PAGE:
SBRT Is Safe for Use in Patients With Multiple Metastases

Audrey Sternberg

A clinical trial examining the safety of stereotactic body radiotherapy for patients with oligometastases indicated that the modality was safe for patients with multiple metastatic sites.

In the National Cancer Institute (NCI)–funded, phase 1 NRG-BR001 trial (NCT02206334) examining the use of stereotactic body radiotherapy (SBRT) in patients with oligometastases, the treatment modality was found to be safe in patients with 3 or 4 metastatic sites or 2 metastases in close proximity.1

Due to some late grade 3 adverse events (AEs), a need for extended follow-up in patients with long survival times was indicated and research has been expanded into multiple ongoing randomized trials.

“Prior to this trial, little to no evidence was available to support that SBRT is a safe and tolerable treatment option for patients who have multiple metastases. Investigators have hypothesized that SBRT could improve survival outcomes for this patient population; however, it was imperative we determine the safety of this procedure, appropriate dose and scheduling, and how to coordinate across multiple centers the quality assurance of the procedures prior to testing its efficacy,” Steven J. Chmura, MD, PhD, of the Department of Radiation and Cellular Oncology at the University of Chicago Comprehensive Cancer Center and the lead author of the NRG-BR001 manuscript, said in a press release.2 “To ensure safety, this trial used an extensive radiation QA process to test the accuracy of treating moving tumors and was the first NRG trial to require the use of 3D image guidance during treatment for soft tissue tumors.”

The trial was open to accrual from August 4, 2014 through March 20, 2018, to patients with metastatic breast, prostate, or non–small cell lung cancer (NSCLC) who had 3 or 4 metastases or 2 within 5 cm of each other and were amenable to SBRT. Patients had to have controlled primary tumors, an ECOG performance status of 2 or less, and normal organ and marrow function. Brain metastases, severe active comorbid disease, prior palliative radiation to current metastases, and metastatic sites within 3 cm of irradiated organs were exclusion criteria.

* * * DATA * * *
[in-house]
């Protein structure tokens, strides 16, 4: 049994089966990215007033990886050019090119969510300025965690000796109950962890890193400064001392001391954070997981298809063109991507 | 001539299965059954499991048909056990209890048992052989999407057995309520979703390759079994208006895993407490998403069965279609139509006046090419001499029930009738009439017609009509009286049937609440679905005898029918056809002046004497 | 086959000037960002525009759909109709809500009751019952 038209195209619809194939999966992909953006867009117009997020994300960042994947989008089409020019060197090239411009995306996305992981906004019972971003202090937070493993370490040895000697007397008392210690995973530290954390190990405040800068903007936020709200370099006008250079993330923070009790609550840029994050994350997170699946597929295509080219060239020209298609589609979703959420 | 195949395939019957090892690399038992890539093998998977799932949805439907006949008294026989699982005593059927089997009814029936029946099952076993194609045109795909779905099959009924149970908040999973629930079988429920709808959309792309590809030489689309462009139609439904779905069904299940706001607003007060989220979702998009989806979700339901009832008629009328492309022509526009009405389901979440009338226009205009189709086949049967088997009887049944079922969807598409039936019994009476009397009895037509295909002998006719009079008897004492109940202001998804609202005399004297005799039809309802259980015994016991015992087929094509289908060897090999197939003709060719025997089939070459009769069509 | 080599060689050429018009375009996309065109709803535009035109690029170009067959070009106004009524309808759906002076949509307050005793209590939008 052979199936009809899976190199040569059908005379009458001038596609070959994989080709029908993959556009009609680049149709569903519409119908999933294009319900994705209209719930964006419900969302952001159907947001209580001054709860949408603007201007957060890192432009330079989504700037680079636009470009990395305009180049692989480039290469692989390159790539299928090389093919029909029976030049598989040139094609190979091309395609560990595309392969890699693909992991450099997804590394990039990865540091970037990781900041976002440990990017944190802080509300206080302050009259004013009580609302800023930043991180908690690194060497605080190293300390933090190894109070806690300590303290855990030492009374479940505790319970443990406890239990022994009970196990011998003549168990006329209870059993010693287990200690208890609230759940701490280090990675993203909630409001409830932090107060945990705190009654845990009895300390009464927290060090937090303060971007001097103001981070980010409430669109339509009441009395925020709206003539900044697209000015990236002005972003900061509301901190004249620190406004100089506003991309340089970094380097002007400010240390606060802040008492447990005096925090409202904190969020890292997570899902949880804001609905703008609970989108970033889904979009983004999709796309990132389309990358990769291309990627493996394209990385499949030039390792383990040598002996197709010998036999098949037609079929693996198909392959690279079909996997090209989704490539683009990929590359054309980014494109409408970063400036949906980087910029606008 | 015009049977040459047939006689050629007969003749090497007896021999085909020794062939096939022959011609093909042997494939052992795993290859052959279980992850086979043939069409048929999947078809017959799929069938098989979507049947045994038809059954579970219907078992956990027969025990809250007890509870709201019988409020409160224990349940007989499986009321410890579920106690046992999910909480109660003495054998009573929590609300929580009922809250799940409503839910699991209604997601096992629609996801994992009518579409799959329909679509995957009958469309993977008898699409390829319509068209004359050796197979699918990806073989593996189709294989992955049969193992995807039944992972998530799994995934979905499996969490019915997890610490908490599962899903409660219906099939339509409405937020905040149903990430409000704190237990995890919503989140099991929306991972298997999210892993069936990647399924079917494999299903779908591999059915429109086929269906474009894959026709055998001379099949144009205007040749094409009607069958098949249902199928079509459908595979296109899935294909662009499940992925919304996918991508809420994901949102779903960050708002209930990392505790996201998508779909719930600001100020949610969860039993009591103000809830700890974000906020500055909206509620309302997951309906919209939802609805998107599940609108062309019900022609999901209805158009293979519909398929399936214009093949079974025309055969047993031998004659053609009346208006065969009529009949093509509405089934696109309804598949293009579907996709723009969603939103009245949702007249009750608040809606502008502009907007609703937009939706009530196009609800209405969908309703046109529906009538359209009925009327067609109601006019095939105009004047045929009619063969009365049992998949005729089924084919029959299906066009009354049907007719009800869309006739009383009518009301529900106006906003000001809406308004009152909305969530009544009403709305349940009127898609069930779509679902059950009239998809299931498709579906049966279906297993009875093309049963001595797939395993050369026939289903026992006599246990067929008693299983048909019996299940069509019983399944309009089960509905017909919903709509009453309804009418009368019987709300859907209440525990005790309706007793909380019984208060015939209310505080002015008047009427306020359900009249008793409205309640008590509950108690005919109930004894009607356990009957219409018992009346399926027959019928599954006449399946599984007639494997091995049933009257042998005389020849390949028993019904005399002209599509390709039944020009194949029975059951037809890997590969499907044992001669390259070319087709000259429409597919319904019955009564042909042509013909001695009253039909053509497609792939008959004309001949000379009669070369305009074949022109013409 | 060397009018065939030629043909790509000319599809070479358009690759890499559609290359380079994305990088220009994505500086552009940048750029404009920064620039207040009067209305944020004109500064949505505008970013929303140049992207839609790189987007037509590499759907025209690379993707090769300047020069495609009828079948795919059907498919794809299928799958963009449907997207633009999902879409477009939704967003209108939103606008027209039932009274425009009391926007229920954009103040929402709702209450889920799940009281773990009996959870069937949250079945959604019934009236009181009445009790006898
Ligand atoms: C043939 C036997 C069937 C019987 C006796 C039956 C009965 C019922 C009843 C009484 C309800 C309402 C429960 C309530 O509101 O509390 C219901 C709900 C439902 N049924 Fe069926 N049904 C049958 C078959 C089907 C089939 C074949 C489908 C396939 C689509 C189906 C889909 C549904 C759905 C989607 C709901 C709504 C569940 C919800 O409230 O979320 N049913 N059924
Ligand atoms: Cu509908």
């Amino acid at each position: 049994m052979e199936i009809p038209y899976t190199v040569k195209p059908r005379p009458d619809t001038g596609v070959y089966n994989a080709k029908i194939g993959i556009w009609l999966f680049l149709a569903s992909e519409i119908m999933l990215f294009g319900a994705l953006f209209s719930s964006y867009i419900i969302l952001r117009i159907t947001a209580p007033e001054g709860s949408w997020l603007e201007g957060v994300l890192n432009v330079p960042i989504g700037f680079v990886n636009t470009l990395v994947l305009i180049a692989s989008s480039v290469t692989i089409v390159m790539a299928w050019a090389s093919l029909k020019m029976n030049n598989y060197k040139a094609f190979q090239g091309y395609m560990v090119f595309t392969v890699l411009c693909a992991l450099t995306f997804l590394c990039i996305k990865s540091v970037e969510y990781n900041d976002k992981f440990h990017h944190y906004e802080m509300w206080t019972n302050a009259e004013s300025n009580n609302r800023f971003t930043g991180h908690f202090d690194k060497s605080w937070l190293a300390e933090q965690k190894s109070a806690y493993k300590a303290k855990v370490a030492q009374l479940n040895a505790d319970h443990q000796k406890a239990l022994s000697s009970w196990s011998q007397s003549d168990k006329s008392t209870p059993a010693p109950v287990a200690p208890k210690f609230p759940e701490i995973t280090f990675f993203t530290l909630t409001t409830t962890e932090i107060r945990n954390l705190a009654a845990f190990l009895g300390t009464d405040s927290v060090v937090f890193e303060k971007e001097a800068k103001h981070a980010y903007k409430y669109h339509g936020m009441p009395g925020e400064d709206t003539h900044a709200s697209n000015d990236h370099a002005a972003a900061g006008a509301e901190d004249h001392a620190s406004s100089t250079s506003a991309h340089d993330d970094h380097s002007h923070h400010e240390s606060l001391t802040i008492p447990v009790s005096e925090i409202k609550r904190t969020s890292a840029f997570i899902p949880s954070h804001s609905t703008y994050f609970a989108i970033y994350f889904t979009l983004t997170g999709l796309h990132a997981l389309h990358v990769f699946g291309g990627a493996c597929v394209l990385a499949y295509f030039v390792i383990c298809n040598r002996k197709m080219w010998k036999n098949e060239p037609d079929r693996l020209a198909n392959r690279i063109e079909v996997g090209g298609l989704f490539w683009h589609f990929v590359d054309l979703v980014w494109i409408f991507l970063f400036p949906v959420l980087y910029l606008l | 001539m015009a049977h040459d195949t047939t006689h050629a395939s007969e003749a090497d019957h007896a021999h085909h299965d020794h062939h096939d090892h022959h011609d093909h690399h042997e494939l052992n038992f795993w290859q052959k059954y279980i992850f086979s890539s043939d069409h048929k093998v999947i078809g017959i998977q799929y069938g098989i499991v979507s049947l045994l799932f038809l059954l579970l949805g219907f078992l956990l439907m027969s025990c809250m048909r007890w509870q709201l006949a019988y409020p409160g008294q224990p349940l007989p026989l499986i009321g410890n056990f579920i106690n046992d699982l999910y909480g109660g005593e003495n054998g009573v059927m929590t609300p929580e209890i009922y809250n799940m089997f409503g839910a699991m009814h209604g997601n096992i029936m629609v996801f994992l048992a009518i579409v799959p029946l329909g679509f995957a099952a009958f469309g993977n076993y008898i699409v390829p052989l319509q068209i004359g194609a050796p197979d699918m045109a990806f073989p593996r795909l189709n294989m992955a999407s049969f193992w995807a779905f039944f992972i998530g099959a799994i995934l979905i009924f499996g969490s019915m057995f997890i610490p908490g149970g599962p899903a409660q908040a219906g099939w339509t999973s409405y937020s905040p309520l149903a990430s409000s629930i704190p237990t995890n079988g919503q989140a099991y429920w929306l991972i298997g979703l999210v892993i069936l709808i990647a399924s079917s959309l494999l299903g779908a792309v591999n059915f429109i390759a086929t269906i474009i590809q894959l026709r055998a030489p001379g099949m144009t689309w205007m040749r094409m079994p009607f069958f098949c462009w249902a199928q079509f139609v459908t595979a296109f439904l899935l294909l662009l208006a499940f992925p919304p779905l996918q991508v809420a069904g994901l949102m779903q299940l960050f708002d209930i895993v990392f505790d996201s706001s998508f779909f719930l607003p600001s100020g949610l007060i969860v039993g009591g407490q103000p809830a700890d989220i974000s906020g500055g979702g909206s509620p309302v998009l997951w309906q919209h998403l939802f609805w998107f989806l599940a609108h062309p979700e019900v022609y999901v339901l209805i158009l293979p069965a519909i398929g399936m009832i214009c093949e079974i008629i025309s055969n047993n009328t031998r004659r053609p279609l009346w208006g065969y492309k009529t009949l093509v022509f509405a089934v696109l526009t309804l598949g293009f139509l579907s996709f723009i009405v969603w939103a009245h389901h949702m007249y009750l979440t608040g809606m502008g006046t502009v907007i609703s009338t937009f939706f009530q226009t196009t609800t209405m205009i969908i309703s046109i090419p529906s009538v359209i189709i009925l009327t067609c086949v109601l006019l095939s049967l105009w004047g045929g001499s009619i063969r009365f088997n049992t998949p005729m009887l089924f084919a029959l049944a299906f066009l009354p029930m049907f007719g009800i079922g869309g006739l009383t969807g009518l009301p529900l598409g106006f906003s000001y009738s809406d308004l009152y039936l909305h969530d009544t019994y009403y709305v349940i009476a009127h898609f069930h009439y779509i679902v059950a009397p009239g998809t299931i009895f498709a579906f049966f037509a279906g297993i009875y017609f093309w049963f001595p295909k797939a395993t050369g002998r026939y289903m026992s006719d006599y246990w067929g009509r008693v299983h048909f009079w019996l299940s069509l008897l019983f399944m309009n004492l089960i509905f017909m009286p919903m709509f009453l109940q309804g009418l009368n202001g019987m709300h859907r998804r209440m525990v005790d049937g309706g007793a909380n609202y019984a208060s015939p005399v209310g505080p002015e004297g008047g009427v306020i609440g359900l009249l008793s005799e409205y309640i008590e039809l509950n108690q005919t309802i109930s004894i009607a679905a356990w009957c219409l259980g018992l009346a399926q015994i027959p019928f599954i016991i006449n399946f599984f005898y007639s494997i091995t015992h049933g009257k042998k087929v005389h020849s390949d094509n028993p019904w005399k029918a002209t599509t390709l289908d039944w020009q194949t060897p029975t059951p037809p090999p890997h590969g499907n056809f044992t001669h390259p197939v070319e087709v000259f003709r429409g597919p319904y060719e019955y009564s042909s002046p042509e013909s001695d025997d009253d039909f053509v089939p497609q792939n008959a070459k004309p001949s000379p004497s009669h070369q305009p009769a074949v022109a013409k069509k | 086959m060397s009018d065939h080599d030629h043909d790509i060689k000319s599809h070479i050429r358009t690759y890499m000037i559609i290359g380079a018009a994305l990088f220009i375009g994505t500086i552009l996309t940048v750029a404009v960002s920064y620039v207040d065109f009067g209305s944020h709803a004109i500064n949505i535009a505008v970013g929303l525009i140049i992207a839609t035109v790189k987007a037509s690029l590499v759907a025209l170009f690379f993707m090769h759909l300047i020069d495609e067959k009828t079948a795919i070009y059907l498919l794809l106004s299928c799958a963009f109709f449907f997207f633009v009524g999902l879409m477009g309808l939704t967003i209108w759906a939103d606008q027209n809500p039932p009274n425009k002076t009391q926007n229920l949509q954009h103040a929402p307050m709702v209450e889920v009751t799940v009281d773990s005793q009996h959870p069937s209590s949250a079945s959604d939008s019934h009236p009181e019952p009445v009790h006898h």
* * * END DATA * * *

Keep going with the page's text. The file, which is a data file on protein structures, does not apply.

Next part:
In 35 patients evaluable for the primary end point of dose-limiting toxicities (DLTs), no protocol-defined events were observed. When examining all AEs, grade 3 events related to SBRT initiation occurred in 7 patients at approximately 125 to 556 days from treatment initiation.

At a median follow-up of 23.9 months (range, 2.1-26) in 39 evaluable patients, 15 deaths occurred due to metastatic cancer. The median survival had not been reached and the estimated 2-year overall survival was 57% (95% CI, 38%-72%).

That population was made up of 12 patients with breast cancer (34.3%), 10 with NSCLC (28.6%), and 13 with prostate cancer (37.1%). The median number of metastatic sites was 3 per treated patient.

Each metastasis was assigned to 1 of 7 sites of bone/osseous, spinal/paraspinal, peripheral lung, central lung, mediastinal/cervical lymph node, liver, or abdominal-pelvic. Evaluation of DLTs at all locations was based on 6 patients, except for the liver metastatic location which was based on 5.

The protocol-specified SBRT doses were shown to have acceptable short-term toxicity, similar to what is seen with single metastases and primary tumors. Based on these data, the investigators were able to make dose recommendations for each of the sites, which will inform ongoing randomized phase 2/3 trials.

“These are important data from the multicenter study, confirming that complicated stereotactic body radiotherapy to multiple sites is safe and feasible. We eagerly await the results of ongoing, larger randomized trials to demonstrate how effective this is when compared to drug therapy alone for metastatic cancer,” Mitchell Machtay, MD, the Associate Dean for Clinical Cancer Research at the Penn State College of Medicine and the interim Group Chair for NRG Oncology, said in a press release.

References

1. Chmura S, Winter KA, Robinson C, et al. Evaluation of Safety of Stereotactic Body Radiotherapy for the Treatment of Patients With Multiple Metastases: Findings From the NRG-BR001 Phase 1 Trial. JAMA Oncol. Published online April 22, 2021. doi: 10.1001/jamaoncol.2021.0687

2. NRG Oncology Study Shows Safety of Using Stereotactic Body Radiotherapy to Treat Multiple Metastases. News release. NRG Oncology. April 22, 2021. Accessed April 26, 2021. https://bit.ly/3nnMkPR